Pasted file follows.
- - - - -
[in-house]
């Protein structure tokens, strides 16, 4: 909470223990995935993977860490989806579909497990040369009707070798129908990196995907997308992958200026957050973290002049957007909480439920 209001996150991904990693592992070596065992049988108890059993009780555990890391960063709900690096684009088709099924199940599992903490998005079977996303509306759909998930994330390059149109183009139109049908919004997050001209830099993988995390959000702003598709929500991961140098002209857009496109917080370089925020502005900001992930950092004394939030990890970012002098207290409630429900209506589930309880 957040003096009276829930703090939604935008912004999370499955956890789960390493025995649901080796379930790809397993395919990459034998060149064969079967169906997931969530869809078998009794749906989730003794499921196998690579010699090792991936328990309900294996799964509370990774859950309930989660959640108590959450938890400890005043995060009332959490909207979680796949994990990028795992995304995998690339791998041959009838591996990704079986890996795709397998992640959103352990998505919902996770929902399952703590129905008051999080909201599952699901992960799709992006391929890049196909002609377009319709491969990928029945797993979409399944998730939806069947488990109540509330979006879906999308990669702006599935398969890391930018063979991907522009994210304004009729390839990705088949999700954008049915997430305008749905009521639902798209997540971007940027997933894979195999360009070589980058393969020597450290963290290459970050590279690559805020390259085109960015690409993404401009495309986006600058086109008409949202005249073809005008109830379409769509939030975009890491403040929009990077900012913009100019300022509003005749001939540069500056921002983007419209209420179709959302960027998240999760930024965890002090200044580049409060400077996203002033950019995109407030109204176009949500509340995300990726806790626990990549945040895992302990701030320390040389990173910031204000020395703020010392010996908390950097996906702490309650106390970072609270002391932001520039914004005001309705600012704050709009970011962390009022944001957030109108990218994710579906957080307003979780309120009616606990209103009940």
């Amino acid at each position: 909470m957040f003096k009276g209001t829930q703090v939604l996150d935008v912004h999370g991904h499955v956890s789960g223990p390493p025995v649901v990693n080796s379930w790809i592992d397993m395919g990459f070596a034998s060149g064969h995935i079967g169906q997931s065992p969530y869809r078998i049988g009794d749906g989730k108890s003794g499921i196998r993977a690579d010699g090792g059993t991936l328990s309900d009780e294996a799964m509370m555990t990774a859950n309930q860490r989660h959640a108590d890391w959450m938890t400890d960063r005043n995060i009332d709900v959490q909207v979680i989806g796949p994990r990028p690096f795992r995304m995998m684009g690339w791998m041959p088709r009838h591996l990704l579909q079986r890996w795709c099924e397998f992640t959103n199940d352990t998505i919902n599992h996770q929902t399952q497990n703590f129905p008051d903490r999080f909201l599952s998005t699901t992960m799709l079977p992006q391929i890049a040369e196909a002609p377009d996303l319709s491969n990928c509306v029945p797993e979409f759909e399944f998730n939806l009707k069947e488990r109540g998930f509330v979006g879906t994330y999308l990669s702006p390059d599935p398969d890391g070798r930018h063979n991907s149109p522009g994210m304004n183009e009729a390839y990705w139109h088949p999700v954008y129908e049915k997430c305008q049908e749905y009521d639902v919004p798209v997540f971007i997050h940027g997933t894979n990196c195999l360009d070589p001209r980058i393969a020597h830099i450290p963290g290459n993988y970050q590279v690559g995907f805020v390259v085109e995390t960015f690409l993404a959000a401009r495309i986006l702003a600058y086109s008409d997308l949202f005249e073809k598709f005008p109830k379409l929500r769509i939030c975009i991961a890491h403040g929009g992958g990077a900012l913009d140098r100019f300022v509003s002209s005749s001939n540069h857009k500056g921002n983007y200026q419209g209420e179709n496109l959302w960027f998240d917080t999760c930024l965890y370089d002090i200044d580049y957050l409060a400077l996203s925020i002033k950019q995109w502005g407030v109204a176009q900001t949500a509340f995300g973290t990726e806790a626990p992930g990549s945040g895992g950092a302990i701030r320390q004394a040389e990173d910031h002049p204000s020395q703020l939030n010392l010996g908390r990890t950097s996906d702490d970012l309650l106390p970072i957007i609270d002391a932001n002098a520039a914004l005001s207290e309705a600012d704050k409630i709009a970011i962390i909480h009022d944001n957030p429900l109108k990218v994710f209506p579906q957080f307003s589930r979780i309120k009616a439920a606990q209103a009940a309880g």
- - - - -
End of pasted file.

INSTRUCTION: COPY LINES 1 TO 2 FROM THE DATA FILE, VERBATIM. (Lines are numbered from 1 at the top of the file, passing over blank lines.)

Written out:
[in-house]
């Protein structure tokens, strides 16, 4: 909470223990995935993977860490989806579909497990040369009707070798129908990196995907997308992958200026957050973290002049957007909480439920 209001996150991904990693592992070596065992049988108890059993009780555990890391960063709900690096684009088709099924199940599992903490998005079977996303509306759909998930994330390059149109183009139109049908919004997050001209830099993988995390959000702003598709929500991961140098002209857009496109917080370089925020502005900001992930950092004394939030990890970012002098207290409630429900209506589930309880 957040003096009276829930703090939604935008912004999370499955956890789960390493025995649901080796379930790809397993395919990459034998060149064969079967169906997931969530869809078998009794749906989730003794499921196998690579010699090792991936328990309900294996799964509370990774859950309930989660959640108590959450938890400890005043995060009332959490909207979680796949994990990028795992995304995998690339791998041959009838591996990704079986890996795709397998992640959103352990998505919902996770929902399952703590129905008051999080909201599952699901992960799709992006391929890049196909002609377009319709491969990928029945797993979409399944998730939806069947488990109540509330979006879906999308990669702006599935398969890391930018063979991907522009994210304004009729390839990705088949999700954008049915997430305008749905009521639902798209997540971007940027997933894979195999360009070589980058393969020597450290963290290459970050590279690559805020390259085109960015690409993404401009495309986006600058086109008409949202005249073809005008109830379409769509939030975009890491403040929009990077900012913009100019300022509003005749001939540069500056921002983007419209209420179709959302960027998240999760930024965890002090200044580049409060400077996203002033950019995109407030109204176009949500509340995300990726806790626990990549945040895992302990701030320390040389990173910031204000020395703020010392010996908390950097996906702490309650106390970072609270002391932001520039914004005001309705600012704050709009970011962390009022944001957030109108990218994710579906957080307003979780309120009616606990209103009940």